1911 Encyclopædia Britannica/Sterne, Laurence

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STERNE, LAURENCE (1713–1768), English humorist, was the son of Roger Sterne, an English officer, and great-grandson of an archbishop of York. Nearly all our information about the first forty-six years of his life before he became famous as the author of Tristram Shandy is derived from a short memoir jotted down by himself for the use of his daughter. It gives nothing but the barest facts, excepting three anecdotes about his infancy, his school days and his marriage. He was born at Clonmel, Ireland, on the 24th of November 1713, a few days after the arrival of his father’s regiment from Dunkirk. The regiment was then disbanded, but very soon after re-established, and for ten years the boy and his mother moved from place to place after the regiment, from England to Ireland, and from one part of Ireland to another. The familiarity thus acquired with military life and character stood Sterne in good stead when he drew the portraits of Uncle Toby and Corporal Trim. After ten years of wandering, he was fixed for eight or nine years at a school at Halifax in Yorkshire. His father died when he was in his eighteenth year, and he was indebted for his university education to one of the members of his father’s family. His great-grandfather the archbishop had been master of Jesus College, Cambridge, and to Jesus College he was sent. He was admitted to a sizarship in July 1733, took his B.A. degree in 1736 and proceeded M.A. in 1740. One of his uncles was precentor and canon of York. Young Sterne took orders, and through this uncle’s influence obtained in 1738 the living of Sutton-in-the-Forest, some 8 m. north of York. Two years after his marriage in 1741 to a lady named Elizabeth Lumley he was presented to the neighbouring living of Stillington, and did duty at both places. He was also a prebendary of York Cathedral.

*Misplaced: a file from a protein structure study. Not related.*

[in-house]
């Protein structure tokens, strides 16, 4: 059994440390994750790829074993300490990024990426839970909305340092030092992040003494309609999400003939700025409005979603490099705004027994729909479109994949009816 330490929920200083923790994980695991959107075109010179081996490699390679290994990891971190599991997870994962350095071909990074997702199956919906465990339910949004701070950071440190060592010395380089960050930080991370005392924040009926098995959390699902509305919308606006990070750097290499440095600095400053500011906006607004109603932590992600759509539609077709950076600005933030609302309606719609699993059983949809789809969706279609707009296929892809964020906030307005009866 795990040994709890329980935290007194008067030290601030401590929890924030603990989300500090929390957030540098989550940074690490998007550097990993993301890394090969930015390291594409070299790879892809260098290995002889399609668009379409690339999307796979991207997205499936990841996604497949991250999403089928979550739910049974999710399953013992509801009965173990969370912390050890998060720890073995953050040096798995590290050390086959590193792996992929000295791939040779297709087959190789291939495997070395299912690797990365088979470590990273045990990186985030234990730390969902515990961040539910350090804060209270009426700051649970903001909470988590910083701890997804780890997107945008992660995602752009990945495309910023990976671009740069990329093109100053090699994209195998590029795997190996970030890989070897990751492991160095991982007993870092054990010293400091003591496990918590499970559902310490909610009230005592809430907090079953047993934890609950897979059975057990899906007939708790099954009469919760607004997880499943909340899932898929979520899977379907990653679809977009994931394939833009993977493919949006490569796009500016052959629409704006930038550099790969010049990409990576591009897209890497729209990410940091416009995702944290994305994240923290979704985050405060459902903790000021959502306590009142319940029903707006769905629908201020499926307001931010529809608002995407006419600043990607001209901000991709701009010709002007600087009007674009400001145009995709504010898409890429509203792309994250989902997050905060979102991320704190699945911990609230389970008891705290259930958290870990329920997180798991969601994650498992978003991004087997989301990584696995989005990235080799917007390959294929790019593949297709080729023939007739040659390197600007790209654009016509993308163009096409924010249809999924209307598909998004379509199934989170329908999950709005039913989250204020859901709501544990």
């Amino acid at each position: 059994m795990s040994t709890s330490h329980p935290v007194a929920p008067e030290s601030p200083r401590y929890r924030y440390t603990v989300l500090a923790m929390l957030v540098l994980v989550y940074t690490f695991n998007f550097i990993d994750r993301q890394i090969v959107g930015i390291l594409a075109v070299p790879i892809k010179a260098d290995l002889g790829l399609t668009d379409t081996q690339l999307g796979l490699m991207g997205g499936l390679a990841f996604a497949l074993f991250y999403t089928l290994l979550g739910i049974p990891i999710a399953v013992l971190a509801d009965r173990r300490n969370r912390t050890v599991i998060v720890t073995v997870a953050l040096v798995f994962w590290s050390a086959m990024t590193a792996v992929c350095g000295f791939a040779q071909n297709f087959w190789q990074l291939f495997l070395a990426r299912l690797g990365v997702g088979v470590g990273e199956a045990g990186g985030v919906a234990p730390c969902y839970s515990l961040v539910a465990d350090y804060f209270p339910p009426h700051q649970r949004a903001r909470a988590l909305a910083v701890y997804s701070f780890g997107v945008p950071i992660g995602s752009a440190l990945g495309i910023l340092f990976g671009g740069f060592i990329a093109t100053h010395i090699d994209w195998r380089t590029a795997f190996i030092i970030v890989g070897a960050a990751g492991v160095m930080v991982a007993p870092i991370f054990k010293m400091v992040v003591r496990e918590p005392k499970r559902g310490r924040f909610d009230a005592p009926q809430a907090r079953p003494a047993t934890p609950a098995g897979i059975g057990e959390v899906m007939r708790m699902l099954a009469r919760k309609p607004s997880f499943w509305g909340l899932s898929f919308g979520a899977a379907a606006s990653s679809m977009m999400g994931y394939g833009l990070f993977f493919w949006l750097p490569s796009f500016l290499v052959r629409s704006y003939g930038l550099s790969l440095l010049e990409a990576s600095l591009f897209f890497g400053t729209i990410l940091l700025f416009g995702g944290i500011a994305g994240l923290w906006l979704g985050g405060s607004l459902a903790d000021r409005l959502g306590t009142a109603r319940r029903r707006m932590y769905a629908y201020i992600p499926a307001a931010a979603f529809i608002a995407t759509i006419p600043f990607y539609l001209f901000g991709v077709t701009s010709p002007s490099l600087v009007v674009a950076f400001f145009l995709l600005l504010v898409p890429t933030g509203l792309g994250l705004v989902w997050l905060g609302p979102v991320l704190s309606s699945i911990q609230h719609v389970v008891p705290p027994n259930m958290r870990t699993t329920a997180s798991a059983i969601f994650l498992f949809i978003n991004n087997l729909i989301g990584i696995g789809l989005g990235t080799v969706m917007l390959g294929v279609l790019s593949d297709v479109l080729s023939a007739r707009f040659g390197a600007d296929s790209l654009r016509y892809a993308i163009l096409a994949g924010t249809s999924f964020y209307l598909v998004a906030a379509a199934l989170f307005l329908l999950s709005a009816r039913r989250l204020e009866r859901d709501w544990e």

Sutton was Sterne’s residence for twenty uneventful years. He kept up an intimacy which had begun at Cambridge with John Hall-Stevenson (1718–1785), a witty and accomplished epicurean, owner of Skelton Hall (“Crazy Castle”) in the Cleveland district of Yorkshire. Skelton Hall is nearly 40 m. from Sutton, but Sterne, in spite of his double duties, seems to have been a frequent visitor there, and to have found in his not too strait-laced friend a highly congenial companion. Sterne is said to have never formally become a member of the circle of gay squires and clerics at Skelton known as the “Demoniacks”; but no doubt he shared their festivities. Stevenson’s various occasional sallies in verse and prose—his Fables for Grown Gentlemen (1761–1770), his Crazy Tales (1762), and his numerous skits at the political opponents of Wilkes, among whose “macaronies” he numbered himself—were collected after his death, and it is impossible to read them without being struck with their close family resemblance in spirit and turn of thought to Sterne’s work, inferior as they are in literary genius. Without Stevenson, Sterne would probably have been a more decorous parish priest, but he would probably never have written Tristram Shandy or left any other memorial of his singular genius. In 1747 Sterne published a sermon preached in York under the title of The Case of Elijah. This was followed in 1750 by The Abuses of Conscience, afterwards inserted in vol. ii. of Tristram Shandy. In 1759 he wrote a skit on a quarrel between Dean Fountayne and Dr Topham, a York lawyer, over the bestowal of an office in the gift of the archbishop. This sketch, in which Topham figures as Trim the sexton, and the author as Lorry Slim, gives an earnest of Sterne’s powers as a humorist. It was not published until after his death, when it appeared in 1769 under the title of A Political Romance, and afterwards the History of a Warm Watch-Coat. The first two volumes of Tristram Shandy were issued at York in 1759 and advertised in London on the 1st of January 1760, and at once made a sensation. York was scandalized at its clergyman’s indecency, and indignant at his caricature as “Slop” of a local physician (Dr John Burton); London was charmed with his audacity, wit and graphic unconventional power. He went to London early in the year to enjoy his triumph, and found himself at once a personage in society—was called upon and invited out by lion-hunters, was taken to Windsor by Lord Rockingham, and had the honour of supping with the duke of York.